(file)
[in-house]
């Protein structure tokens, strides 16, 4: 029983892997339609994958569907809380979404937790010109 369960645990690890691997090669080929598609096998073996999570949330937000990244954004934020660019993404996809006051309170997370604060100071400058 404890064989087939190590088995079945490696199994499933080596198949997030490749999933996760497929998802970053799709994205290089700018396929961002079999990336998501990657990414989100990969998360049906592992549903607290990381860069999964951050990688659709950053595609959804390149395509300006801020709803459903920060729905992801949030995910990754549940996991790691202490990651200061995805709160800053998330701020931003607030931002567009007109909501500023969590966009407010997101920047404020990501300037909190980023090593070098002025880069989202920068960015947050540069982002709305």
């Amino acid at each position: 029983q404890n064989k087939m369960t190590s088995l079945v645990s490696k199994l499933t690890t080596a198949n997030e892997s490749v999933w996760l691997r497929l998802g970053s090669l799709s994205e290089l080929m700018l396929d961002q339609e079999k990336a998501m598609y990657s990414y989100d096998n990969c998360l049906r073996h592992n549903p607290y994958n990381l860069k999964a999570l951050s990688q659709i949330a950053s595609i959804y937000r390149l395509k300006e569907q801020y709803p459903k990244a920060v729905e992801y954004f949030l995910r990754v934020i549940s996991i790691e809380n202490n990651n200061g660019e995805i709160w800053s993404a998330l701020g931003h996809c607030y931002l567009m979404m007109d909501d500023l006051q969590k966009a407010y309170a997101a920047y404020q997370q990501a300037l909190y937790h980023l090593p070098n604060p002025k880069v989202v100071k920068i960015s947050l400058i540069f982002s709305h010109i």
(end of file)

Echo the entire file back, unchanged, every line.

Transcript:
[in-house]
């Protein structure tokens, strides 16, 4: 029983892997339609994958569907809380979404937790010109 369960645990690890691997090669080929598609096998073996999570949330937000990244954004934020660019993404996809006051309170997370604060100071400058 404890064989087939190590088995079945490696199994499933080596198949997030490749999933996760497929998802970053799709994205290089700018396929961002079999990336998501990657990414989100990969998360049906592992549903607290990381860069999964951050990688659709950053595609959804390149395509300006801020709803459903920060729905992801949030995910990754549940996991790691202490990651200061995805709160800053998330701020931003607030931002567009007109909501500023969590966009407010997101920047404020990501300037909190980023090593070098002025880069989202920068960015947050540069982002709305």
């Amino acid at each position: 029983q404890n064989k087939m369960t190590s088995l079945v645990s490696k199994l499933t690890t080596a198949n997030e892997s490749v999933w996760l691997r497929l998802g970053s090669l799709s994205e290089l080929m700018l396929d961002q339609e079999k990336a998501m598609y990657s990414y989100d096998n990969c998360l049906r073996h592992n549903p607290y994958n990381l860069k999964a999570l951050s990688q659709i949330a950053s595609i959804y937000r390149l395509k300006e569907q801020y709803p459903k990244a920060v729905e992801y954004f949030l995910r990754v934020i549940s996991i790691e809380n202490n990651n200061g660019e995805i709160w800053s993404a998330l701020g931003h996809c607030y931002l567009m979404m007109d909501d500023l006051q969590k966009a407010y309170a997101a920047y404020q997370q990501a300037l909190y937790h980023l090593p070098n604060p002025k880069v989202v100071k920068i960015s947050l400058i540069f982002s709305h010109i």